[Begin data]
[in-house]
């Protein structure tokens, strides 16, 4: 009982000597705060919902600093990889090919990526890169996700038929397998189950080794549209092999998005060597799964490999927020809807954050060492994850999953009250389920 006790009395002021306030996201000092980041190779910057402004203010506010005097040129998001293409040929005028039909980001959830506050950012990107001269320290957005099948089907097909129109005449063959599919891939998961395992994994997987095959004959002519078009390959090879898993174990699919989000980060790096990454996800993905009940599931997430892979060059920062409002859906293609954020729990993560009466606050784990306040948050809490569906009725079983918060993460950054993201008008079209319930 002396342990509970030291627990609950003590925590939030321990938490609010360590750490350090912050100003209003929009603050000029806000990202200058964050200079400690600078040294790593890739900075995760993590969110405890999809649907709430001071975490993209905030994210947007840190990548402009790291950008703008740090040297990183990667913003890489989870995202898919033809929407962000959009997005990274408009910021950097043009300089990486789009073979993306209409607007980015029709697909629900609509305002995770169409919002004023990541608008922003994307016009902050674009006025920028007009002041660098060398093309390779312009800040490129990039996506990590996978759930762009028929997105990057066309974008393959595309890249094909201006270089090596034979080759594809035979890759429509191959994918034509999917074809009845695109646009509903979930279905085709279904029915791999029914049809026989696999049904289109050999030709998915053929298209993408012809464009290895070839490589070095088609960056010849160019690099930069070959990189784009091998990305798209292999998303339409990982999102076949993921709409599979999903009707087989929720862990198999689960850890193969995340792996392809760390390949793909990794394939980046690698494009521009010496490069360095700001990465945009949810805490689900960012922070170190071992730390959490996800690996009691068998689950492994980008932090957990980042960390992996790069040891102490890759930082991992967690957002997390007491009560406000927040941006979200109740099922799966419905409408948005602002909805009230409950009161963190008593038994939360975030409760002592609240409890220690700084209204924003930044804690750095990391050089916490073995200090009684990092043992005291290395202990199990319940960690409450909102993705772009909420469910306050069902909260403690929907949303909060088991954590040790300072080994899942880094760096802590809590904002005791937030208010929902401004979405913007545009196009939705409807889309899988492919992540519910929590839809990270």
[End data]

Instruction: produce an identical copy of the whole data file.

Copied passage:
[in-house]
């Protein structure tokens, strides 16, 4: 009982000597705060919902600093990889090919990526890169996700038929397998189950080794549209092999998005060597799964490999927020809807954050060492994850999953009250389920 006790009395002021306030996201000092980041190779910057402004203010506010005097040129998001293409040929005028039909980001959830506050950012990107001269320290957005099948089907097909129109005449063959599919891939998961395992994994997987095959004959002519078009390959090879898993174990699919989000980060790096990454996800993905009940599931997430892979060059920062409002859906293609954020729990993560009466606050784990306040948050809490569906009725079983918060993460950054993201008008079209319930 002396342990509970030291627990609950003590925590939030321990938490609010360590750490350090912050100003209003929009603050000029806000990202200058964050200079400690600078040294790593890739900075995760993590969110405890999809649907709430001071975490993209905030994210947007840190990548402009790291950008703008740090040297990183990667913003890489989870995202898919033809929407962000959009997005990274408009910021950097043009300089990486789009073979993306209409607007980015029709697909629900609509305002995770169409919002004023990541608008922003994307016009902050674009006025920028007009002041660098060398093309390779312009800040490129990039996506990590996978759930762009028929997105990057066309974008393959595309890249094909201006270089090596034979080759594809035979890759429509191959994918034509999917074809009845695109646009509903979930279905085709279904029915791999029914049809026989696999049904289109050999030709998915053929298209993408012809464009290895070839490589070095088609960056010849160019690099930069070959990189784009091998990305798209292999998303339409990982999102076949993921709409599979999903009707087989929720862990198999689960850890193969995340792996392809760390390949793909990794394939980046690698494009521009010496490069360095700001990465945009949810805490689900960012922070170190071992730390959490996800690996009691068998689950492994980008932090957990980042960390992996790069040891102490890759930082991992967690957002997390007491009560406000927040941006979200109740099922799966419905409408948005602002909805009230409950009161963190008593038994939360975030409760002592609240409890220690700084209204924003930044804690750095990391050089916490073995200090009684990092043992005291290395202990199990319940960690409450909102993705772009909420469910306050069902909260403690929907949303909060088991954590040790300072080994899942880094760096802590809590904002005791937030208010929902401004979405913007545009196009939705409807889309899988492919992540519910929590839809990270």